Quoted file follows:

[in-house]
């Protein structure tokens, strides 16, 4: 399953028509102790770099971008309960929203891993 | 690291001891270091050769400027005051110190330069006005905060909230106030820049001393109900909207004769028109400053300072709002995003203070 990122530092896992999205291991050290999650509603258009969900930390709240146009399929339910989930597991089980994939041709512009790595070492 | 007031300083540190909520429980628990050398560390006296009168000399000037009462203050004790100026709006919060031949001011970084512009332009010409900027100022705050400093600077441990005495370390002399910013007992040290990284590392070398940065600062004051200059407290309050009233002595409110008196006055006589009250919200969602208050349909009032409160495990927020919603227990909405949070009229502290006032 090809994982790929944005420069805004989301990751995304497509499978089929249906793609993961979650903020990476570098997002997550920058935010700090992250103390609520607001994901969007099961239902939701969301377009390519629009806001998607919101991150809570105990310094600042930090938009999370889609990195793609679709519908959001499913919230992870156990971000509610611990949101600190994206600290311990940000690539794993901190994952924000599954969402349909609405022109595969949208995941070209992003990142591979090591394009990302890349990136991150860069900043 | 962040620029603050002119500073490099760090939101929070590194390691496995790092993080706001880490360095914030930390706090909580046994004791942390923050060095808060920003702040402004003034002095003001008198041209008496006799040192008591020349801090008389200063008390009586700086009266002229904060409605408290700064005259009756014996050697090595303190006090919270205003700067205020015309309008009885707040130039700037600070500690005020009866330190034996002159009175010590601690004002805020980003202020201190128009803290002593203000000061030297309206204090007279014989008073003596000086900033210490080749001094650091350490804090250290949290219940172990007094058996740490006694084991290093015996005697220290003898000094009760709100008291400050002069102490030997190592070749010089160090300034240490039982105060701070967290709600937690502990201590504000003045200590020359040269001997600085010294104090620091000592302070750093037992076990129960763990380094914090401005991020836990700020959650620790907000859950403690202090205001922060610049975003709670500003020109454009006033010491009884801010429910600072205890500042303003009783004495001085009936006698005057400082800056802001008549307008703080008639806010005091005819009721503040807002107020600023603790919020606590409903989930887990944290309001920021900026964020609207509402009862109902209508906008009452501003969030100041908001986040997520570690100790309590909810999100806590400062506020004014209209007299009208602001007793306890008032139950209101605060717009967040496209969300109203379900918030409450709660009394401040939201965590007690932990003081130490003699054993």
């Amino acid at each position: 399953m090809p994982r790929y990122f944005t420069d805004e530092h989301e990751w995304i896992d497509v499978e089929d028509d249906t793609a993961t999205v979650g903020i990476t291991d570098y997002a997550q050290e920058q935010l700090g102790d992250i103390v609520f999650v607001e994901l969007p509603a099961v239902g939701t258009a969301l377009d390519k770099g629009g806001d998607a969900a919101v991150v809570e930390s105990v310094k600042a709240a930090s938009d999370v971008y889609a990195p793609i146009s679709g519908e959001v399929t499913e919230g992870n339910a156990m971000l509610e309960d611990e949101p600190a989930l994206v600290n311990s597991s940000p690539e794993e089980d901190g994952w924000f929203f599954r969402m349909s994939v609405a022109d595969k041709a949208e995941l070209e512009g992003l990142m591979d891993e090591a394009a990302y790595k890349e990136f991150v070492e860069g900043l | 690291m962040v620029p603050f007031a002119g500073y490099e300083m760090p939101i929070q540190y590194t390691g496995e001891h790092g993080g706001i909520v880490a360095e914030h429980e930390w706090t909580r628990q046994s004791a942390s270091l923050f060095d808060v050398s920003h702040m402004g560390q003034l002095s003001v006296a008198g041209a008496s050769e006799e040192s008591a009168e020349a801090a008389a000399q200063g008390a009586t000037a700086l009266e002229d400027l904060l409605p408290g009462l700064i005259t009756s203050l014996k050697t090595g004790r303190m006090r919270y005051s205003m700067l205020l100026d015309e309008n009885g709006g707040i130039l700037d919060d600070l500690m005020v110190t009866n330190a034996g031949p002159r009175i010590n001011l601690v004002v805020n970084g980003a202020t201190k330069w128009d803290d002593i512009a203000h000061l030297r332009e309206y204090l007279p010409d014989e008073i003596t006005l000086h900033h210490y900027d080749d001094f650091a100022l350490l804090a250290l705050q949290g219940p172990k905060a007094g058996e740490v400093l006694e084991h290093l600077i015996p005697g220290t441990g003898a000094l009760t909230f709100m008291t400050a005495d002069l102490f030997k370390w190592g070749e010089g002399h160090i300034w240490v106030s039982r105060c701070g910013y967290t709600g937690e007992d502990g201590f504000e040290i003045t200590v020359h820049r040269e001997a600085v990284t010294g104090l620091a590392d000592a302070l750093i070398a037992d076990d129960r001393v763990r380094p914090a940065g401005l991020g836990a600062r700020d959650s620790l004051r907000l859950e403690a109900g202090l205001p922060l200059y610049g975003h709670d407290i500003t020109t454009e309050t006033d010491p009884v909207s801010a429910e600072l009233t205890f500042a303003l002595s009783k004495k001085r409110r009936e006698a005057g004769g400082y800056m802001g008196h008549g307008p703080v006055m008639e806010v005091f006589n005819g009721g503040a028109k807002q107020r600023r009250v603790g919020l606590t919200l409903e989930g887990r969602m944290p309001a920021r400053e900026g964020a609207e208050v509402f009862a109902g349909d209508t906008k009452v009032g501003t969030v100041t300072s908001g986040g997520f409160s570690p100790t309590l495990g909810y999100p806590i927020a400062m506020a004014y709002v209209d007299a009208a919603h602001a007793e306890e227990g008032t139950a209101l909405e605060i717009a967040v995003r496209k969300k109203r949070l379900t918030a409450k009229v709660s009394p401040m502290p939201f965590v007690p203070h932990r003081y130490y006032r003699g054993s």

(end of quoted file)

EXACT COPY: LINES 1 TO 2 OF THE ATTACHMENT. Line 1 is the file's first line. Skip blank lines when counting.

[in-house]
């Protein structure tokens, strides 16, 4: 399953028509102790770099971008309960929203891993 | 690291001891270091050769400027005051110190330069006005905060909230106030820049001393109900909207004769028109400053300072709002995003203070 990122530092896992999205291991050290999650509603258009969900930390709240146009399929339910989930597991089980994939041709512009790595070492 | 007031300083540190909520429980628990050398560390006296009168000399000037009462203050004790100026709006919060031949001011970084512009332009010409900027100022705050400093600077441990005495370390002399910013007992040290990284590392070398940065600062004051200059407290309050009233002595409110008196006055006589009250919200969602208050349909009032409160495990927020919603227990909405949070009229502290006032 090809994982790929944005420069805004989301990751995304497509499978089929249906793609993961979650903020990476570098997002997550920058935010700090992250103390609520607001994901969007099961239902939701969301377009390519629009806001998607919101991150809570105990310094600042930090938009999370889609990195793609679709519908959001499913919230992870156990971000509610611990949101600190994206600290311990940000690539794993901190994952924000599954969402349909609405022109595969949208995941070209992003990142591979090591394009990302890349990136991150860069900043 | 962040620029603050002119500073490099760090939101929070590194390691496995790092993080706001880490360095914030930390706090909580046994004791942390923050060095808060920003702040402004003034002095003001008198041209008496006799040192008591020349801090008389200063008390009586700086009266002229904060409605408290700064005259009756014996050697090595303190006090919270205003700067205020015309309008009885707040130039700037600070500690005020009866330190034996002159009175010590601690004002805020980003202020201190128009803290002593203000000061030297309206204090007279014989008073003596000086900033210490080749001094650091350490804090250290949290219940172990007094058996740490006694084991290093015996005697220290003898000094009760709100008291400050002069102490030997190592070749010089160090300034240490039982105060701070967290709600937690502990201590504000003045200590020359040269001997600085010294104090620091000592302070750093037992076990129960763990380094914090401005991020836990700020959650620790907000859950403690202090205001922060610049975003709670500003020109454009006033010491009884801010429910600072205890500042303003009783004495001085009936006698005057400082800056802001008549307008703080008639806010005091005819009721503040807002107020600023603790919020606590409903989930887990944290309001920021900026964020609207509402009862109902209508906008009452501003969030100041908001986040997520570690100790309590909810999100806590400062506020004014209209007299009208602001007793306890008032139950209101605060717009967040496209969300109203379900918030409450709660009394401040939201965590007690932990003081130490003699054993």